Friedman, who worked at various points for the Financial Times, The Wall Street Journal and the International Herald Tribune, has continued to work as a journalist in Italy, where he wrote an authorized biography of former Prime Minister Silvio Berlusconi. In mid-2016, when Manafort was serving as Trump’s campaign chairman, Friedman had a one-on-one interview with Trump. Since then, he has criticized the president. One former official at Fact-Based Communications said it would not be hard to imagine Friedman’s turning on a business partner if it served his ends.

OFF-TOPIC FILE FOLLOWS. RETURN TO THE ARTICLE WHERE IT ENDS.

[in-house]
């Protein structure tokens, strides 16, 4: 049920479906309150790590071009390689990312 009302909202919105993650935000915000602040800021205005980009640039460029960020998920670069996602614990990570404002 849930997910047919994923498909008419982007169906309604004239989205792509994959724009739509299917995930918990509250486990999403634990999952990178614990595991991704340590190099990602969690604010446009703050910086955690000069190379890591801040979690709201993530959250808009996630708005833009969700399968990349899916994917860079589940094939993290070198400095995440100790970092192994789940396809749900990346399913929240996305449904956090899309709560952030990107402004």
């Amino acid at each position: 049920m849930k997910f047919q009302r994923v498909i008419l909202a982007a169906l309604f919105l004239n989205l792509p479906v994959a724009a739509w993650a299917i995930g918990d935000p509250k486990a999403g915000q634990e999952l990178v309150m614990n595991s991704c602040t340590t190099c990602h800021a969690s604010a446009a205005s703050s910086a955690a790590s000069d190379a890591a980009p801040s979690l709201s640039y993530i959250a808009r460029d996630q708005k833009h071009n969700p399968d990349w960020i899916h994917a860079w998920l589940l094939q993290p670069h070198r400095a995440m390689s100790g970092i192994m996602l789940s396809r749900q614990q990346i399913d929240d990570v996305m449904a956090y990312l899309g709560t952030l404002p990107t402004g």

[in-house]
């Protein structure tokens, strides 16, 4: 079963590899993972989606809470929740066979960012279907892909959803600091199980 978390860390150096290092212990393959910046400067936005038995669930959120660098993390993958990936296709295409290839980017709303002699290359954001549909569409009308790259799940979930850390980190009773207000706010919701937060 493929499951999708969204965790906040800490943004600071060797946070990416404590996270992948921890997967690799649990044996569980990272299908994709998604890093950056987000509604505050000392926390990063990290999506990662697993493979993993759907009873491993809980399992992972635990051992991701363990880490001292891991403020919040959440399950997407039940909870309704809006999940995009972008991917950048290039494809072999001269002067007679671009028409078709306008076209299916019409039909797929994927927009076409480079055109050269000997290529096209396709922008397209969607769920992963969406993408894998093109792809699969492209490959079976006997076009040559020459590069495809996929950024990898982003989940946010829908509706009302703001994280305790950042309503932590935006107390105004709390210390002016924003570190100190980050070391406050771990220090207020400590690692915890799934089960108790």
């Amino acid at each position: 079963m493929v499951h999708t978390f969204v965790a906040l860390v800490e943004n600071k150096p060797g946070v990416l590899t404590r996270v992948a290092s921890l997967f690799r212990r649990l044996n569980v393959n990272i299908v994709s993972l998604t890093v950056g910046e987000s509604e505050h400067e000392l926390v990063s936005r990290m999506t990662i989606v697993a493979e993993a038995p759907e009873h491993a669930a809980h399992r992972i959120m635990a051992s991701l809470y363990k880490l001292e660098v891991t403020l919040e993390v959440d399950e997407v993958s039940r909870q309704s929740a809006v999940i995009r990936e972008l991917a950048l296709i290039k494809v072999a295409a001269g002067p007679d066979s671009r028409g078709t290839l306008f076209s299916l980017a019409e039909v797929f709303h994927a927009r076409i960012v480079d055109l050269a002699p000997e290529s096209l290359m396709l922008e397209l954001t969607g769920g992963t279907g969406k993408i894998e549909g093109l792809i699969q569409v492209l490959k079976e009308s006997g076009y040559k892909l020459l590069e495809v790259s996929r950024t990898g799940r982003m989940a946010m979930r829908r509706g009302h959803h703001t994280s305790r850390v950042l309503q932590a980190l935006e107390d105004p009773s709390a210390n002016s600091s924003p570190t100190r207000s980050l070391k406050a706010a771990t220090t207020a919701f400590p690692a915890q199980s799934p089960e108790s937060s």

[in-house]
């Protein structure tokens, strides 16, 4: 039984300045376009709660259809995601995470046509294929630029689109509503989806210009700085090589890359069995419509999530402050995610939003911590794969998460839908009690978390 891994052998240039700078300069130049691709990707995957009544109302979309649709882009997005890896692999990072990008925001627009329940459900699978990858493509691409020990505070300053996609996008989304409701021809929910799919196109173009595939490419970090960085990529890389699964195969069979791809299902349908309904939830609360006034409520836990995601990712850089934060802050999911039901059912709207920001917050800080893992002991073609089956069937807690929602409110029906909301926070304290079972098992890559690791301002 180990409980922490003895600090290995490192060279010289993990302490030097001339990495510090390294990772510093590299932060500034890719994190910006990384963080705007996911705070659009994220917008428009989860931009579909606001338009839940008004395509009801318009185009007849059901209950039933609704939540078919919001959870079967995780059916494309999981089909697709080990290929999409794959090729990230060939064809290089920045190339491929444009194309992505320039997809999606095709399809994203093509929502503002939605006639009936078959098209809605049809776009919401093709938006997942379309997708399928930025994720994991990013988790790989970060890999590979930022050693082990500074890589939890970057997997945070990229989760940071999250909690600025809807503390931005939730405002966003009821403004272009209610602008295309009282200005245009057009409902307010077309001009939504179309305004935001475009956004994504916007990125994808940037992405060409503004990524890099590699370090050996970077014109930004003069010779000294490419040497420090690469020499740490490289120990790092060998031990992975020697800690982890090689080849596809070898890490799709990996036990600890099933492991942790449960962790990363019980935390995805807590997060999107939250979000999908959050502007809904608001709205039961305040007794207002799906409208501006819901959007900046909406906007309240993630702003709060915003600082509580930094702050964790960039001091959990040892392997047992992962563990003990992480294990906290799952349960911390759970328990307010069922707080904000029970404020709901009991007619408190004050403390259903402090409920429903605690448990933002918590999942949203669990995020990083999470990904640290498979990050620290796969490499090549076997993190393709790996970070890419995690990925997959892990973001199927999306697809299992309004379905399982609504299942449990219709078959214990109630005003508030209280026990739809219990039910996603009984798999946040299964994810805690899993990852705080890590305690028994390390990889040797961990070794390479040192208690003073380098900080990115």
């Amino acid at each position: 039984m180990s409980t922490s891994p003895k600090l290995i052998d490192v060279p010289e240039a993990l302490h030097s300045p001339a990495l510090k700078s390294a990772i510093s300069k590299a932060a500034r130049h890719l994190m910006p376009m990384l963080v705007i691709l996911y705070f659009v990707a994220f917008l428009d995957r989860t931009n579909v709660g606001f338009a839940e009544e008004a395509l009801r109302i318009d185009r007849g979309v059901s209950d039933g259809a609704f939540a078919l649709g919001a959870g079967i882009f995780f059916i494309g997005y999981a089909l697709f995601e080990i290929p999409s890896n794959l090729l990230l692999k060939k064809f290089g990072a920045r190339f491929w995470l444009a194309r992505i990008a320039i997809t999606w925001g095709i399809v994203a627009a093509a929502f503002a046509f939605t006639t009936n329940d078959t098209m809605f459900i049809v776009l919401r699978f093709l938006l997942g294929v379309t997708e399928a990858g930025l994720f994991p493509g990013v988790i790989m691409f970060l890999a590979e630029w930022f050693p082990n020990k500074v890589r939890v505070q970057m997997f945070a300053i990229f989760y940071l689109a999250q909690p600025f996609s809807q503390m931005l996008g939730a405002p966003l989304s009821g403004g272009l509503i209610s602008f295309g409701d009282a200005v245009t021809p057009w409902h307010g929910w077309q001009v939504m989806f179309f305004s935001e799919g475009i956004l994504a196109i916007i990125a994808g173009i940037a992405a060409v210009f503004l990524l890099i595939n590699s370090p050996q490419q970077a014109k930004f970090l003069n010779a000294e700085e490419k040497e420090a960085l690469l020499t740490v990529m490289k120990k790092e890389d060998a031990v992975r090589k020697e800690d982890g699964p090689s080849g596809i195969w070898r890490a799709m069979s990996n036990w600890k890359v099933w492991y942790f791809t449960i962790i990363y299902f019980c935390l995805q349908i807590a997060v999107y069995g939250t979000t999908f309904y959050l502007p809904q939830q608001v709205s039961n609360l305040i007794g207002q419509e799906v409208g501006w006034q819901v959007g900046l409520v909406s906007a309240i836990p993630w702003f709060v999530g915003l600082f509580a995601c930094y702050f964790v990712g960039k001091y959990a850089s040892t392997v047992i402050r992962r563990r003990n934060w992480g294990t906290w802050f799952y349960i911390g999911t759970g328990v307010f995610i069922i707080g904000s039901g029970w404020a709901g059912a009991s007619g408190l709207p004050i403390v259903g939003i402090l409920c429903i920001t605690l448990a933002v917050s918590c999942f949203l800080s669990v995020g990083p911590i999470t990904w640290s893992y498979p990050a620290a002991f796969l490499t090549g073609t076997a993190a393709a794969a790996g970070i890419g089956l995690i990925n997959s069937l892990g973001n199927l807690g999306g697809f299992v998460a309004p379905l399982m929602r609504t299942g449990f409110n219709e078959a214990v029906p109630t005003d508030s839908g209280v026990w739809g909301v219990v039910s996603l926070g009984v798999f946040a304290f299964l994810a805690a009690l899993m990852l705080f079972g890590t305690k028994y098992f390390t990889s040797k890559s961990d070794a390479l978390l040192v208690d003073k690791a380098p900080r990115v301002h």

“Loyalty did not always feature strongly among his values,” Neil Boyde, a former chief financial officer at the company, said in an interview.
Sager, a former producer for CNN, was accused last year of publishing articles that defended corrupt Azerbaijani interests in exchange for $2.6 million from Azerbaijani sources. The allegations were made in a report by the Organized Crime and Corruption Reporting Project, an international network of investigative journalists.